It's not often that you come across a technique that really changes the way you work but that's what happened to me a few weeks ago.
Back in January I bought a new camera, a Canon 5D mark 3. It's classed as a professional model and, while it's not so different from my old camera as to feel completely alien, it does have lots of extra options, especially in the autofocus settings. In the intervening six months I've trundled along using it in a similar way to my old camera and, I hope, getting some good results. However, I was aware that I probably wasn't getting the very best out of it. Then I saw a blog post by the wildlife photographer Andy Rouse advertising a workshop he was going to be running with Andrew James on autofocus, with a particular emphasis on Canon cameras like mine that have these fancy autofocus systems. I had found the answer to my prayers!
The 16th July arrived and I headed down to the British Wildlife Centre near Lingfield, Surrey, the venue for the course. Unlike many photography courses I've been on, the main focus of the day was a long classroom session (about five hours!) where we discussed the various autofocus settings on our cameras. After that Andy and Andrew showed us a series of images so we could analyse the settings we thought they'd used to take the photos. The game changer for me was the concept of using a setting called AI Servo to shoot almost any subject. Most people will use a setting called One Shot when photographing static subjects on the basis that the subject isn't going anywhere so you can fix your focus then shoot. In reality, while a portrait subject may not be intentionally moving around they will be swaying fractionally as they breathe, as will the photographer. When you're shooting with a shallow depth of field (those photos where the subject is sharp but with a lovely soft, out of focus background) it's very easy for your focus to slip as both photographer and subject move slightly. AI Servo mode is designed to continually check the focus and adjust where necessary so, providing you've placed your camera's focus point over the point you want to draw the viewer's eye to, it should mean a higher hit rate in terms of sharp photos.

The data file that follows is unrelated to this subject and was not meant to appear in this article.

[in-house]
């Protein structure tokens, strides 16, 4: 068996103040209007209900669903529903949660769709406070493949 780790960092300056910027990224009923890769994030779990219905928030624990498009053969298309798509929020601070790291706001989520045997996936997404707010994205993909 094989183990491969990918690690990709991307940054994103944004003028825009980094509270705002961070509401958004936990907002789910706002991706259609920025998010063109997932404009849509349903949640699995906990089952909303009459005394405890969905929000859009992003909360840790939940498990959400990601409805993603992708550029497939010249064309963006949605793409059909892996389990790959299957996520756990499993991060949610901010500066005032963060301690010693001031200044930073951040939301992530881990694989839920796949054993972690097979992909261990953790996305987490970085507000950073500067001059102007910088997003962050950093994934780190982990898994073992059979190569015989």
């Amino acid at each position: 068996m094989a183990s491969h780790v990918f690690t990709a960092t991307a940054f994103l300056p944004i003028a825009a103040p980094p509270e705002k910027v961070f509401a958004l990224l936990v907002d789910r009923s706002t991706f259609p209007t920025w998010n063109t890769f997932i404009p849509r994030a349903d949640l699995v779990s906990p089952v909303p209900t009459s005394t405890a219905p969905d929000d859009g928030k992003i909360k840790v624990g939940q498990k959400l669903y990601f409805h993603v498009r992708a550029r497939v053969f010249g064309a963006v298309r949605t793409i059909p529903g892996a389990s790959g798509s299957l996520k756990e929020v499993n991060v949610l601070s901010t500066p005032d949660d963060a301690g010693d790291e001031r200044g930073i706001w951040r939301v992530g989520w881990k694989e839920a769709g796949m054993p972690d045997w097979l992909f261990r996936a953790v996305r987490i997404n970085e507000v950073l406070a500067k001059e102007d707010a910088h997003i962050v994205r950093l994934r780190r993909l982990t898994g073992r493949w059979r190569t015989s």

After our lengthy classroom session we all headed off to the BWC's animal enclosures to try out these ground breaking techniques. We were lucky enough to be able to go inside the fox and Scottish wildcat enclosures which was fantastic. Rather than than shooting through a fence we had just fresh air between us and the animals and I was able to lie on the grass to catch a worm's eye view of these beautiful creatures. I was very pleased with some of my photos from the day, in particular a portrait of Frodo, one of the foxes, who obligingly look straight into my lens.
So has the course changed my way of working? In short, yes. I still use my old technique if I'm using a tripod to shooting something inanimate - it doesn't make sense to do anything else in such situations. However, for almost everything else I have converted to Andy and Andrew's technique and I can honestly say it's made a vast difference to my photos. With anything that moves (an animal or human for instance) I find I have a much higher success rate and I've caught images I would previously have missed. Dotted through this post are a selection of images I've taken since the course using this technique and you'll notice there's a big variety of subjects among them. This isn't a technique that everyone will need or have the patience to learn but, for me, it's been a genuine game changer and the course was worth every single penny.
I know this has been a rather geeky post for my friends who aren't photographers but this has been such an exciting step in my development as a photographer (I know, I get excited at the littlest things!) that I just had to share at least the results.